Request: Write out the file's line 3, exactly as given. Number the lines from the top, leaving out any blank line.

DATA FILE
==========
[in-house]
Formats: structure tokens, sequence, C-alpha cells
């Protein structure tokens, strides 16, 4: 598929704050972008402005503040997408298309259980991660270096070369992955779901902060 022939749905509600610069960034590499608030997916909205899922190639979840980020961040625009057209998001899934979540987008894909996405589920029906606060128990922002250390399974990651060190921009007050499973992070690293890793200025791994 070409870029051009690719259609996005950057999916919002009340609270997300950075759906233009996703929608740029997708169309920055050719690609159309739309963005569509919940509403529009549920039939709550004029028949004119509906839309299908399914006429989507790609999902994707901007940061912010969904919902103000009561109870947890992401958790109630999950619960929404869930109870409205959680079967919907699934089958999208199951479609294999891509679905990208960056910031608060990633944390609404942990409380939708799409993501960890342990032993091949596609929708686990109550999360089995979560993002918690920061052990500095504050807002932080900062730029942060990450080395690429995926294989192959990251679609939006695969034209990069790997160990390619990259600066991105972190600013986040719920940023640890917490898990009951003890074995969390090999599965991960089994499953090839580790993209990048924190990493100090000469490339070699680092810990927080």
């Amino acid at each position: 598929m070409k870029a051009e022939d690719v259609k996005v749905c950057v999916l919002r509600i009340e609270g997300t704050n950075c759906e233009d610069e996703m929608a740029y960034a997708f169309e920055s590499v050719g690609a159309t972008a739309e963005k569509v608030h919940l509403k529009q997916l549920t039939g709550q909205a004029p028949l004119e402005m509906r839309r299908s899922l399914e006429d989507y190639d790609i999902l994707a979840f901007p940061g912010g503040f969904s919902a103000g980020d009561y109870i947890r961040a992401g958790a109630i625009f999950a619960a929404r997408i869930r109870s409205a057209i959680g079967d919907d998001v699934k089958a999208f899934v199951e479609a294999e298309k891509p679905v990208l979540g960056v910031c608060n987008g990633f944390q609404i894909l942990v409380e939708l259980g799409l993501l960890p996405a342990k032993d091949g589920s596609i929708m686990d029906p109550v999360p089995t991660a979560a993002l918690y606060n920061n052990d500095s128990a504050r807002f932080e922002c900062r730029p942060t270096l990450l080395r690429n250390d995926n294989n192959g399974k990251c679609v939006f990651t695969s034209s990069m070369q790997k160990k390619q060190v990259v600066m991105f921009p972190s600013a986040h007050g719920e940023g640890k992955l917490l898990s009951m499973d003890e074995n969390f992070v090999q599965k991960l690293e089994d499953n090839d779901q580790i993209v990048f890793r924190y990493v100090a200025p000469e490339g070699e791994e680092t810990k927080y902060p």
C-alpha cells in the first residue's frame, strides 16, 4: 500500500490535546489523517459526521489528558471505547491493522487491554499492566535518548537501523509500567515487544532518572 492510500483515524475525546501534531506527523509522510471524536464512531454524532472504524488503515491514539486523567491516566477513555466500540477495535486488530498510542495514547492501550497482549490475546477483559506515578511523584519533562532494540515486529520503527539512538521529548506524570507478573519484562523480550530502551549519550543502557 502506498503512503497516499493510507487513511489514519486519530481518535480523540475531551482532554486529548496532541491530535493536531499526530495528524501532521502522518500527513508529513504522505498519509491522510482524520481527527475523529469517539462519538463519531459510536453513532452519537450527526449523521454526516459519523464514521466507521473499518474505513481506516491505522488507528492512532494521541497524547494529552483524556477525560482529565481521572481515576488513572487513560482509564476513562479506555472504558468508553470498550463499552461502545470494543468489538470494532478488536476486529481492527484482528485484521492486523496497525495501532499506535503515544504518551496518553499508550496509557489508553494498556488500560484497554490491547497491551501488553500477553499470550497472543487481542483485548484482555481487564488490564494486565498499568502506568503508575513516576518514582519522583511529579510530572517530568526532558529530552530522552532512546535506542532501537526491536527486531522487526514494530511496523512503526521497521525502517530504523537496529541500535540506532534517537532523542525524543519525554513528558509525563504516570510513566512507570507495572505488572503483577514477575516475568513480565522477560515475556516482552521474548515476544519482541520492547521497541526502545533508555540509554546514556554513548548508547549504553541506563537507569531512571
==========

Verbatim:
């Protein structure tokens, strides 16, 4: 598929704050972008402005503040997408298309259980991660270096070369992955779901902060 022939749905509600610069960034590499608030997916909205899922190639979840980020961040625009057209998001899934979540987008894909996405589920029906606060128990922002250390399974990651060190921009007050499973992070690293890793200025791994 070409870029051009690719259609996005950057999916919002009340609270997300950075759906233009996703929608740029997708169309920055050719690609159309739309963005569509919940509403529009549920039939709550004029028949004119509906839309299908399914006429989507790609999902994707901007940061912010969904919902103000009561109870947890992401958790109630999950619960929404869930109870409205959680079967919907699934089958999208199951479609294999891509679905990208960056910031608060990633944390609404942990409380939708799409993501960890342990032993091949596609929708686990109550999360089995979560993002918690920061052990500095504050807002932080900062730029942060990450080395690429995926294989192959990251679609939006695969034209990069790997160990390619990259600066991105972190600013986040719920940023640890917490898990009951003890074995969390090999599965991960089994499953090839580790993209990048924190990493100090000469490339070699680092810990927080």